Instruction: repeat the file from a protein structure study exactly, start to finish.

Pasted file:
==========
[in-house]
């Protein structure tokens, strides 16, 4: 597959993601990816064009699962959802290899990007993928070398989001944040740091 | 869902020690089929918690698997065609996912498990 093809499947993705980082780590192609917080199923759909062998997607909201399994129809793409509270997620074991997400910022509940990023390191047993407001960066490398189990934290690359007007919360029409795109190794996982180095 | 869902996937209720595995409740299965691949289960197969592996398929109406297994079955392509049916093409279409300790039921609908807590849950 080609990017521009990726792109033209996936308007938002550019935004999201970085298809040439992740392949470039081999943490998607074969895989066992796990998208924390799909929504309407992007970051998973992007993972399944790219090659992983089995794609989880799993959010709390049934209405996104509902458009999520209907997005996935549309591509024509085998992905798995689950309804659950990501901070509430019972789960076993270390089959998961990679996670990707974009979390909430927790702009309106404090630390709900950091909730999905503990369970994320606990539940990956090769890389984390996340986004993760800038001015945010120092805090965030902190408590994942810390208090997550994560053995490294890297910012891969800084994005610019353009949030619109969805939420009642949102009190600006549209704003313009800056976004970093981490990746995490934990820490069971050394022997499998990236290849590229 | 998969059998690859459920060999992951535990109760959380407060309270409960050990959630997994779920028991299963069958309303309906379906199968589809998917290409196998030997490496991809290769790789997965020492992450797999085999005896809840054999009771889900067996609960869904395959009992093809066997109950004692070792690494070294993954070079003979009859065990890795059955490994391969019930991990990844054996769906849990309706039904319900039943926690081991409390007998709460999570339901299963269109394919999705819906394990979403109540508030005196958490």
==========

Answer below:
[in-house]
């Protein structure tokens, strides 16, 4: 597959993601990816064009699962959802290899990007993928070398989001944040740091 | 869902020690089929918690698997065609996912498990 093809499947993705980082780590192609917080199923759909062998997607909201399994129809793409509270997620074991997400910022509940990023390191047993407001960066490398189990934290690359007007919360029409795109190794996982180095 | 869902996937209720595995409740299965691949289960197969592996398929109406297994079955392509049916093409279409300790039921609908807590849950 080609990017521009990726792109033209996936308007938002550019935004999201970085298809040439992740392949470039081999943490998607074969895989066992796990998208924390799909929504309407992007970051998973992007993972399944790219090659992983089995794609989880799993959010709390049934209405996104509902458009999520209907997005996935549309591509024509085998992905798995689950309804659950990501901070509430019972789960076993270390089959998961990679996670990707974009979390909430927790702009309106404090630390709900950091909730999905503990369970994320606990539940990956090769890389984390996340986004993760800038001015945010120092805090965030902190408590994942810390208090997550994560053995490294890297910012891969800084994005610019353009949030619109969805939420009642949102009190600006549209704003313009800056976004970093981490990746995490934990820490069971050394022997499998990236290849590229 | 998969059998690859459920060999992951535990109760959380407060309270409960050990959630997994779920028991299963069958309303309906379906199968589809998917290409196998030997490496991809290769790789997965020492992450797999085999005896809840054999009771889900067996609960869904395959009992093809066997109950004692070792690494070294993954070079003979009859065990890795059955490994391969019930991990990844054996769906849990309706039904319900039943926690081991409390007998709460999570339901299963269109394919999705819906394990979403109540508030005196958490």